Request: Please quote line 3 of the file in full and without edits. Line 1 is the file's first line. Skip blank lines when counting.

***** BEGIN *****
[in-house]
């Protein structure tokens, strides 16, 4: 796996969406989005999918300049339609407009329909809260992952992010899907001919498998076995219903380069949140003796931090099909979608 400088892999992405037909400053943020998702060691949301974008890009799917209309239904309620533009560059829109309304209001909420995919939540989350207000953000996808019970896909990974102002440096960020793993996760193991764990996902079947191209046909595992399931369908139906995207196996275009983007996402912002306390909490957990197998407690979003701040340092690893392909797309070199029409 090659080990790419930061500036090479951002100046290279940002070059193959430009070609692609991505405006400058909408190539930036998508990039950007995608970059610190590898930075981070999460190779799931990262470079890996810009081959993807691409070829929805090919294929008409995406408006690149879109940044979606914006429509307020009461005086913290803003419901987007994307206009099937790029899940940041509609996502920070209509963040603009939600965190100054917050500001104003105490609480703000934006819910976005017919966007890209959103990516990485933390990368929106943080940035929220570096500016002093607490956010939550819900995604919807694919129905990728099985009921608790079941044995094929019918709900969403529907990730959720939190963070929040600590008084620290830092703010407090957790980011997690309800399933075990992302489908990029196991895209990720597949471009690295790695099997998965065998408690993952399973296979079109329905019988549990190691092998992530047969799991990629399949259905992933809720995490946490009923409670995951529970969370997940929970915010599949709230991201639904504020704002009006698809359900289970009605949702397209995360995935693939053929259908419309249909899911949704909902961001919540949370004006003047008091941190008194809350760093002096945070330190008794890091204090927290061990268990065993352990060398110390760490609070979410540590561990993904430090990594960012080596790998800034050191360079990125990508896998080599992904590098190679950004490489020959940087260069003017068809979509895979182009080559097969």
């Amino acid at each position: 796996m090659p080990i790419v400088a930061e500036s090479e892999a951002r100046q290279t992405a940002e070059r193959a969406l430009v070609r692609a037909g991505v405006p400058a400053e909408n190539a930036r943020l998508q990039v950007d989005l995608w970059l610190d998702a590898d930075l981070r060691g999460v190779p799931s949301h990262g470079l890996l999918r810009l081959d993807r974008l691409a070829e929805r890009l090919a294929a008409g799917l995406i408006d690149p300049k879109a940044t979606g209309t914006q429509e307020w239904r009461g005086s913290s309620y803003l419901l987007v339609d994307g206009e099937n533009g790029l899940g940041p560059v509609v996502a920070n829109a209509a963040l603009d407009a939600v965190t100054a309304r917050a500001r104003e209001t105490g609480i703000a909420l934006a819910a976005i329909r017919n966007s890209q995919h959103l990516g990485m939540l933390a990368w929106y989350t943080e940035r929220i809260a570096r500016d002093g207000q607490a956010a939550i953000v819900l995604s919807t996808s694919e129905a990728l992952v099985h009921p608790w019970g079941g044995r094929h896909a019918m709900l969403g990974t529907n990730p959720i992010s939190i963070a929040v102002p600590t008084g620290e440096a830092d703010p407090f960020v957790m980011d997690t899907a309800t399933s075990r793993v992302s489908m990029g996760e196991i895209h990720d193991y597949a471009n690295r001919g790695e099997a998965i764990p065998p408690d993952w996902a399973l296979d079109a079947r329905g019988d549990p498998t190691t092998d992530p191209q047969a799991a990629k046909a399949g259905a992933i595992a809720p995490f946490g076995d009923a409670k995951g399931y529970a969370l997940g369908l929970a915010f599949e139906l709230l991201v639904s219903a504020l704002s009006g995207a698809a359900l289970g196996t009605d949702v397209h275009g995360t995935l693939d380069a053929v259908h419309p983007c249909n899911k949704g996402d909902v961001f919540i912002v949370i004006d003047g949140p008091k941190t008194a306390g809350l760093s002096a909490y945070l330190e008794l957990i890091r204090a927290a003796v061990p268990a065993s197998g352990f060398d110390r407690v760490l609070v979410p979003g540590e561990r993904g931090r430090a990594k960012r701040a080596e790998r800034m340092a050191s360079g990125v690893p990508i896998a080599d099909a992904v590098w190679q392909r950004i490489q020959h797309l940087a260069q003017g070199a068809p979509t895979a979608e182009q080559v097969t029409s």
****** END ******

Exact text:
């Amino acid at each position: 796996m090659p080990i790419v400088a930061e500036s090479e892999a951002r100046q290279t992405a940002e070059r193959a969406l430009v070609r692609a037909g991505v405006p400058a400053e909408n190539a930036r943020l998508q990039v950007d989005l995608w970059l610190d998702a590898d930075l981070r060691g999460v190779p799931s949301h990262g470079l890996l999918r810009l081959d993807r974008l691409a070829e929805r890009l090919a294929a008409g799917l995406i408006d690149p300049k879109a940044t979606g209309t914006q429509e307020w239904r009461g005086s913290s309620y803003l419901l987007v339609d994307g206009e099937n533009g790029l899940g940041p560059v509609v996502a920070n829109a209509a963040l603009d407009a939600v965190t100054a309304r917050a500001r104003e209001t105490g609480i703000a909420l934006a819910a976005i329909r017919n966007s890209q995919h959103l990516g990485m939540l933390a990368w929106y989350t943080e940035r929220i809260a570096r500016d002093g207000q607490a956010a939550i953000v819900l995604s919807t996808s694919e129905a990728l992952v099985h009921p608790w019970g079941g044995r094929h896909a019918m709900l969403g990974t529907n990730p959720i992010s939190i963070a929040v102002p600590t008084g620290e440096a830092d703010p407090f960020v957790m980011d997690t899907a309800t399933s075990r793993v992302s489908m990029g996760e196991i895209h990720d193991y597949a471009n690295r001919g790695e099997a998965i764990p065998p408690d993952w996902a399973l296979d079109a079947r329905g019988d549990p498998t190691t092998d992530p191209q047969a799991a990629k046909a399949g259905a992933i595992a809720p995490f946490g076995d009923a409670k995951g399931y529970a969370l997940g369908l929970a915010f599949e139906l709230l991201v639904s219903a504020l704002s009006g995207a698809a359900l289970g196996t009605d949702v397209h275009g995360t995935l693939d380069a053929v259908h419309p983007c249909n899911k949704g996402d909902v961001f919540i912002v949370i004006d003047g949140p008091k941190t008194a306390g809350l760093s002096a909490y945070l330190e008794l957990i890091r204090a927290a003796v061990p268990a065993s197998g352990f060398d110390r407690v760490l609070v979410p979003g540590e561990r993904g931090r430090a990594k960012r701040a080596e790998r800034m340092a050191s360079g990125v690893p990508i896998a080599d099909a992904v590098w190679q392909r950004i490489q020959h797309l940087a260069q003017g070199a068809p979509t895979a979608e182009q080559v097969t029409s």